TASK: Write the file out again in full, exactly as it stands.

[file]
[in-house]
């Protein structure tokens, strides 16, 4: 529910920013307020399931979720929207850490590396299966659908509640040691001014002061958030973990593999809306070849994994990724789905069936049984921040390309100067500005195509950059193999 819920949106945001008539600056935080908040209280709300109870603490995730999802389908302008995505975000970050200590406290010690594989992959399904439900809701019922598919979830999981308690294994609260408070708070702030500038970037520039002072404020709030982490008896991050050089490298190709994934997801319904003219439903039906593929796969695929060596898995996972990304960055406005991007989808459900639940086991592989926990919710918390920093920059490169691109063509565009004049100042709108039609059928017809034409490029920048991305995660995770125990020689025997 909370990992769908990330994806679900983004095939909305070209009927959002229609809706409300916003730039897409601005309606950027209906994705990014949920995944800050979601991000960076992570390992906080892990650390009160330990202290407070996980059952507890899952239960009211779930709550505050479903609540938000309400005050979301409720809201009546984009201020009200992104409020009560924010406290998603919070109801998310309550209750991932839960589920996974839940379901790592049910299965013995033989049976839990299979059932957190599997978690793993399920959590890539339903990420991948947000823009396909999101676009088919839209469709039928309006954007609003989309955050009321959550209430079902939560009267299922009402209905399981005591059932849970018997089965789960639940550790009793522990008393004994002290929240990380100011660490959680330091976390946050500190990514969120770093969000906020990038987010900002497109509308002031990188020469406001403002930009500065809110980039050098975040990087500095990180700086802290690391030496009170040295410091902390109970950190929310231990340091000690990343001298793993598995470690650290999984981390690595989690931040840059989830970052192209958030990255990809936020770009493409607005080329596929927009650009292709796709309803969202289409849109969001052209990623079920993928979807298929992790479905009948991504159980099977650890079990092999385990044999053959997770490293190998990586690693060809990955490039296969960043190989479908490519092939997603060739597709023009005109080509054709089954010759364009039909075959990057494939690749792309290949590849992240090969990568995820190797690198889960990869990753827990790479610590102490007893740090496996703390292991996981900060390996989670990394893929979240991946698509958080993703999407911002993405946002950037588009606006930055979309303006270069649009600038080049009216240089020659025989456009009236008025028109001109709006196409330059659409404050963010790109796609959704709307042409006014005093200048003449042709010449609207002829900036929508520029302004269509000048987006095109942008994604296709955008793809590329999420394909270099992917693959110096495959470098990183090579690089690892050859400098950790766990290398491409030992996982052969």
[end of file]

[in-house]
């Protein structure tokens, strides 16, 4: 529910920013307020399931979720929207850490590396299966659908509640040691001014002061958030973990593999809306070849994994990724789905069936049984921040390309100067500005195509950059193999 819920949106945001008539600056935080908040209280709300109870603490995730999802389908302008995505975000970050200590406290010690594989992959399904439900809701019922598919979830999981308690294994609260408070708070702030500038970037520039002072404020709030982490008896991050050089490298190709994934997801319904003219439903039906593929796969695929060596898995996972990304960055406005991007989808459900639940086991592989926990919710918390920093920059490169691109063509565009004049100042709108039609059928017809034409490029920048991305995660995770125990020689025997 909370990992769908990330994806679900983004095939909305070209009927959002229609809706409300916003730039897409601005309606950027209906994705990014949920995944800050979601991000960076992570390992906080892990650390009160330990202290407070996980059952507890899952239960009211779930709550505050479903609540938000309400005050979301409720809201009546984009201020009200992104409020009560924010406290998603919070109801998310309550209750991932839960589920996974839940379901790592049910299965013995033989049976839990299979059932957190599997978690793993399920959590890539339903990420991948947000823009396909999101676009088919839209469709039928309006954007609003989309955050009321959550209430079902939560009267299922009402209905399981005591059932849970018997089965789960639940550790009793522990008393004994002290929240990380100011660490959680330091976390946050500190990514969120770093969000906020990038987010900002497109509308002031990188020469406001403002930009500065809110980039050098975040990087500095990180700086802290690391030496009170040295410091902390109970950190929310231990340091000690990343001298793993598995470690650290999984981390690595989690931040840059989830970052192209958030990255990809936020770009493409607005080329596929927009650009292709796709309803969202289409849109969001052209990623079920993928979807298929992790479905009948991504159980099977650890079990092999385990044999053959997770490293190998990586690693060809990955490039296969960043190989479908490519092939997603060739597709023009005109080509054709089954010759364009039909075959990057494939690749792309290949590849992240090969990568995820190797690198889960990869990753827990790479610590102490007893740090496996703390292991996981900060390996989670990394893929979240991946698509958080993703999407911002993405946002950037588009606006930055979309303006270069649009600038080049009216240089020659025989456009009236008025028109001109709006196409330059659409404050963010790109796609959704709307042409006014005093200048003449042709010449609207002829900036929508520029302004269509000048987006095109942008994604296709955008793809590329999420394909270099992917693959110096495959470098990183090579690089690892050859400098950790766990290398491409030992996982052969």